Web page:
Print : Photogravure
Trapassate (2001)
Aquatinta, Carborundum, Photogravure
Schneider BŁtten | 63x63 cm | Auflage: 5 (each numbered and signed)
Tattoo (1999)
Etching, Photogravure
77x60 cm | Edition: 7 (each numbered and signed)
Poetry of Nudes
Walter Ehrismann calls his nudes 'Tattoos'. Graphic structures, angular and at the same time flowing, edged by a perfect circle, pull themselves over the side of the back of a naked female torso, and appear to be carved with colour into the skin. The shapes penetrate into the body and at the same time flow over the rounded body contours. A landscape does the same, it disappears at the edge of the circle, dissolves somewhere into nothing, suggesting a globe. The landscape: the edges of the mountains, the freshness of the meadows, the peace of flowing stretches of water. These mediate between the nakedness of the body and nature, between humans and environment, individual and world. And yet: the world does not encase the body, it does not capture or close it in. It is the body that captures the globe, embraces the landscape and appears to lie over it. And then: it is the world landscape itself that passes over it in flowing light, appears to dissolve in the warmth. The kneeling female nude that dances with? in front of? behind? the fire, moves in rhythm to the tongues of flame.The various levels of meaning correspond to the many steps of Walter Ehrismann's strenuous technical process. Skill and precision lead to a mixture of image layers, from the foreground and the background, inside and outside, materialistic and iconographic. It is the landscape, the fire that serves as a fundament built in a three-step aquatint, each with a different colour. The black and white photographs of a female body, photo-chemically transferred onto a fourth copperplate, is etched into the plate with dust grains. Natural elements are connected through the use of technical media and materials and visual elements to the body landscape. What is to be found under the soft skin, what steps suddenly into the light of day? Is that the inside of the body, there where the gaze falls into the circle? Is it the retina of the observer, in which the body is mirrored, that seeks beyond the eye to find the invisible behind the visible? Just like the Renaissance artist who sought clues to the inside in the outer elements of the body, Walter Ehrismann looks behind the surface appearance. And it is not only the anatomical structure, which forms the perfect body, that he penetrates, it is much more, it is the human in-between levels that he feels, the indescribable levels of thinking and feeling that are over everything and raise the person in his environment to a individual.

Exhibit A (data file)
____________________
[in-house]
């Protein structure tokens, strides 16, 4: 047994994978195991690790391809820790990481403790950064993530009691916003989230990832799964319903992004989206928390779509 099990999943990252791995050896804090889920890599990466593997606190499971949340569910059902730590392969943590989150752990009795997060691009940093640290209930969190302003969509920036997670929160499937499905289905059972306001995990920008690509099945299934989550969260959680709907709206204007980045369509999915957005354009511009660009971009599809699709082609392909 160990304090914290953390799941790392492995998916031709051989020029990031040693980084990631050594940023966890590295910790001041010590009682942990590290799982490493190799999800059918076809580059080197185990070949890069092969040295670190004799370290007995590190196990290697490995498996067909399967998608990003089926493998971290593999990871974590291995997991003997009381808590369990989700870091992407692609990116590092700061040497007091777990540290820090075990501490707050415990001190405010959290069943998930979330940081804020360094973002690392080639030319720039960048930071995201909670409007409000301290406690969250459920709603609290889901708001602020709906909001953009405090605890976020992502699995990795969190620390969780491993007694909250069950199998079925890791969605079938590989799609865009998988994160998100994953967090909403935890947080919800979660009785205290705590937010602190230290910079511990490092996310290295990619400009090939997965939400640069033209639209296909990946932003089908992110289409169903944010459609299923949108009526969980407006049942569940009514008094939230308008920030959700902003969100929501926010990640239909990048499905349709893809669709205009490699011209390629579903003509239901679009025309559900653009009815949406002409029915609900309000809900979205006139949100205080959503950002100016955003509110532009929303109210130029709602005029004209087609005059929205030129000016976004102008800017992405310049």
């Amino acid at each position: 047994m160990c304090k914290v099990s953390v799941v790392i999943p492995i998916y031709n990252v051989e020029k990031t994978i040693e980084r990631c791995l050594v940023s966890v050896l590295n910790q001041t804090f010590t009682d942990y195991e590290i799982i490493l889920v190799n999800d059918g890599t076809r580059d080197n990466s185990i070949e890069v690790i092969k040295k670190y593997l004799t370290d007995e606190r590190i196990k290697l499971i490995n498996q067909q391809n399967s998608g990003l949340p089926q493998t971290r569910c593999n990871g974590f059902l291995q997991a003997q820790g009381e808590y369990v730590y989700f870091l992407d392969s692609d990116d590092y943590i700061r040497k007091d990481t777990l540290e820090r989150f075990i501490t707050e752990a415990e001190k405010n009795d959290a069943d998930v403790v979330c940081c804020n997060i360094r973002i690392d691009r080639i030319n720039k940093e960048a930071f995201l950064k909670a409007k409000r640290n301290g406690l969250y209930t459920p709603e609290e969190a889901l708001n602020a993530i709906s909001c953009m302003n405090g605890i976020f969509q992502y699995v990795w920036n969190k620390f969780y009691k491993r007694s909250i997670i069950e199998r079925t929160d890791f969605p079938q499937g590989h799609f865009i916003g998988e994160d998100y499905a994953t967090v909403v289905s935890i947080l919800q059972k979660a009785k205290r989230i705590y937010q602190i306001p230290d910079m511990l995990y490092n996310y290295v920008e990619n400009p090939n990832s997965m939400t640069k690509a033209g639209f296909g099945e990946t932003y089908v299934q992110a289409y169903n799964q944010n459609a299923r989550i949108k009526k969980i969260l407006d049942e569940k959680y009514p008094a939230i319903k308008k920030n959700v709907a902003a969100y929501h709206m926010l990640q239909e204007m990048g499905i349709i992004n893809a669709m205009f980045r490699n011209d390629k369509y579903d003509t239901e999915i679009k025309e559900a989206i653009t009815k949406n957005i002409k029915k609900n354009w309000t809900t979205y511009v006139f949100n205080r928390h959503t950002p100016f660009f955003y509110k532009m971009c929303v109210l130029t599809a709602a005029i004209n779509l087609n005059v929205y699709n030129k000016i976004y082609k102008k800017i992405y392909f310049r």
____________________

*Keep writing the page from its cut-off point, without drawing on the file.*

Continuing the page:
Franziska Lentzsch